The audience, in its wisdom, pointed out several shortcomings, the first of which is the direct question: how are we going to pay for all this? Could the same resources be used to address the fundamental reason people leave Downtown Halifax? That reason is that they can pay considerably less money for a larger house with a bigger lawn outside the city. Or, in many cases, they can’t afford a downtown house at all.
Instead of giving us an affordable downtown core, this plan asks taxpayers to foot a bill that could run into the billions, and for what? The sales team, uh, that is, the planners and designers, talked a lot about affordable housing, but provided precious little information about how it would be created. How can more commercial space attract another 5,000 residents to the peninsula? All I can foresee is more commuters, traffic and air pollution.
Two of the most pertinent comments came from north-end residents. The first came from a scientist, who asked: “Will you have anyone from outside the area review your plan to provide a more objective, unbiased view?” Jennifer Keesmaat, one of the sales reps (planners, whatever) from the Toronto firm replied along these lines, “I don’t think we should let outsiders influence us with their ideas” – to a thundering round of applause. Yes, let’s burn the outsiders and their ideas, too. The next questioner observed: “These meetings seem like a white folks’ planning session.” “So what?” said the white guy behind me.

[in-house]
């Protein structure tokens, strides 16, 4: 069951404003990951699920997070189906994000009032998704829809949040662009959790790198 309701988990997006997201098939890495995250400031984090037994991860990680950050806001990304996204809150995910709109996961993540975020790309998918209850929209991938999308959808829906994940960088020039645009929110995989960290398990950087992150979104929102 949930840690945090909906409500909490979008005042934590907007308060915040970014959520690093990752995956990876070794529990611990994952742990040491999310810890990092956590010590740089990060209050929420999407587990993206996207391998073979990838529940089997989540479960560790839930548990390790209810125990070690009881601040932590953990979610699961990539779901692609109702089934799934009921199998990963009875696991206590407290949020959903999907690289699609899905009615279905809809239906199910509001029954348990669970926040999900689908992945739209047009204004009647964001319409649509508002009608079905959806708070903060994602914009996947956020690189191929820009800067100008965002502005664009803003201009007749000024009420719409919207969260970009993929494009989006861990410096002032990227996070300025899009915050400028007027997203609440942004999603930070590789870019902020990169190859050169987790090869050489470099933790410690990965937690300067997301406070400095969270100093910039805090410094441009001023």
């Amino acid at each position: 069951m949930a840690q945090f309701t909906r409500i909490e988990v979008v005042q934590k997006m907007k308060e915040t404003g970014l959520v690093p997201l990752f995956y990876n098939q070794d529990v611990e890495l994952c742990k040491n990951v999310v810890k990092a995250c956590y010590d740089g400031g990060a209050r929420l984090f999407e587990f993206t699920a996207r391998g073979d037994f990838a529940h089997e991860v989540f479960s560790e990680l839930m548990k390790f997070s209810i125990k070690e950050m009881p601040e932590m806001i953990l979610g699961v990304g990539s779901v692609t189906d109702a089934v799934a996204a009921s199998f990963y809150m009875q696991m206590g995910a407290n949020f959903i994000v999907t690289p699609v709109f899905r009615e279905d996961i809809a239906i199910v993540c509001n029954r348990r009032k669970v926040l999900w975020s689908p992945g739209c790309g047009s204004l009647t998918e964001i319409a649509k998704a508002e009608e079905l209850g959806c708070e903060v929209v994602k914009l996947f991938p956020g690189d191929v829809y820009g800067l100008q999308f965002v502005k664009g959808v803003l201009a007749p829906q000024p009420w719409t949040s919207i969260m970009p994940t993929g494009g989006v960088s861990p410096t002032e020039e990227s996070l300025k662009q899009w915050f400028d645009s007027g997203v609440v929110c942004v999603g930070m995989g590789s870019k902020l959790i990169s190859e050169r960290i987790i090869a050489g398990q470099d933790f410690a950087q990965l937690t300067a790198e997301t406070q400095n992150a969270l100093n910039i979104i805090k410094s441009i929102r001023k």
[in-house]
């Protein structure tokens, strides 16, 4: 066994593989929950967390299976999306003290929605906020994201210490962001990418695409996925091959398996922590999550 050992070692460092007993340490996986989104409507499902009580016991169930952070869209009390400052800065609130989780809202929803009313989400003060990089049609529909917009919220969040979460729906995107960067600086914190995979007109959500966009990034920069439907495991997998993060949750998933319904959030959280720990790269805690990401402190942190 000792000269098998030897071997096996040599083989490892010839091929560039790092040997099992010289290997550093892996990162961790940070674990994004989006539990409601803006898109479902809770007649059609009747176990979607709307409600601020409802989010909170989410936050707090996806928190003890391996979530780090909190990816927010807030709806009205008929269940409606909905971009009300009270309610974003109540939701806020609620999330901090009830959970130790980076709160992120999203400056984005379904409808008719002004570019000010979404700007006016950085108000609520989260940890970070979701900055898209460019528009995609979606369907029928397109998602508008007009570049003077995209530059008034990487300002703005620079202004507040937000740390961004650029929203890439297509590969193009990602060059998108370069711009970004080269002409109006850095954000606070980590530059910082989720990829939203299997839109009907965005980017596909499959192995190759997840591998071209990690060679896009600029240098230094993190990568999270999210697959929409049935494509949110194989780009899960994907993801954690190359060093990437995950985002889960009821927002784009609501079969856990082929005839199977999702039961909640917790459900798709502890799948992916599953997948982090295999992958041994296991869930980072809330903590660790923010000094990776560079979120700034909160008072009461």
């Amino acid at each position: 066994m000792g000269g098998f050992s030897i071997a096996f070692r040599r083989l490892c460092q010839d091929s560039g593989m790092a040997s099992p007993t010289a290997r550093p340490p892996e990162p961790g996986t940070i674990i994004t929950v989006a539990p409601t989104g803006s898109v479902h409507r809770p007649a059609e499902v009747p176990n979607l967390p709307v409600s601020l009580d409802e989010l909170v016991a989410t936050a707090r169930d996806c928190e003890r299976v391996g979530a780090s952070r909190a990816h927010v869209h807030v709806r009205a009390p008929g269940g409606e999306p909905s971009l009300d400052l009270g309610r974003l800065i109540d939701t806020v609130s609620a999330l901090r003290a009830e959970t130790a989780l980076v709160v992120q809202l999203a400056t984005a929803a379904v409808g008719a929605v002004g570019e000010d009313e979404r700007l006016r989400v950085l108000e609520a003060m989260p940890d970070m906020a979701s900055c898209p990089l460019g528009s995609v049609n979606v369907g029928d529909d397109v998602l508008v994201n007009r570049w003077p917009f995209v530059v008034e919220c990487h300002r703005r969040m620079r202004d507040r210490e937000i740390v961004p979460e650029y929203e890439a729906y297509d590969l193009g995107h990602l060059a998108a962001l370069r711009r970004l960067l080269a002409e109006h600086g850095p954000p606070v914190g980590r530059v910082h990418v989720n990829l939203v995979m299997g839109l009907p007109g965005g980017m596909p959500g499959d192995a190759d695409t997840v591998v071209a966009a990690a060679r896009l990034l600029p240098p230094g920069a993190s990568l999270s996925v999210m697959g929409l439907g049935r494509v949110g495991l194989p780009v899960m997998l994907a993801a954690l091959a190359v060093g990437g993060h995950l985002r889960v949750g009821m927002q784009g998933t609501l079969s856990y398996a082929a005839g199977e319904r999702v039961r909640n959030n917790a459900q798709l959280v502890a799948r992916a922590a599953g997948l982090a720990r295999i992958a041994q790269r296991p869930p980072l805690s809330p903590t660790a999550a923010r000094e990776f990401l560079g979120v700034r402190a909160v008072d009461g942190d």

Keesmaat acknowledged the lack of ethnic diversity during the “affirmation process”, but added that she refused to discredit all the positive feedback they’d received that week just because it might not be representative. She pointed out that the urban-design community and developers were well represented. But this is the fundamental flaw in the planning process. We now have a very small group of well-paid professionals making grandiose, pie-in-sky plans that affect everyone – including the people who they don’t even know enough to invite them to the planning party. Did no one think to reach out to the black community in the north end of Halifax, who may be most affected by the planned commercial high-rises? This lack of consultation with Halifax’s North End residents follows a long tradition going as far back as the Halifax Explosion, when one of North America’s first community health centres was removed to the South End. Then, as now, it was easier for city planners to pander to the interests of the wealthy than consider the needs of, from their point of view, a less affluent community.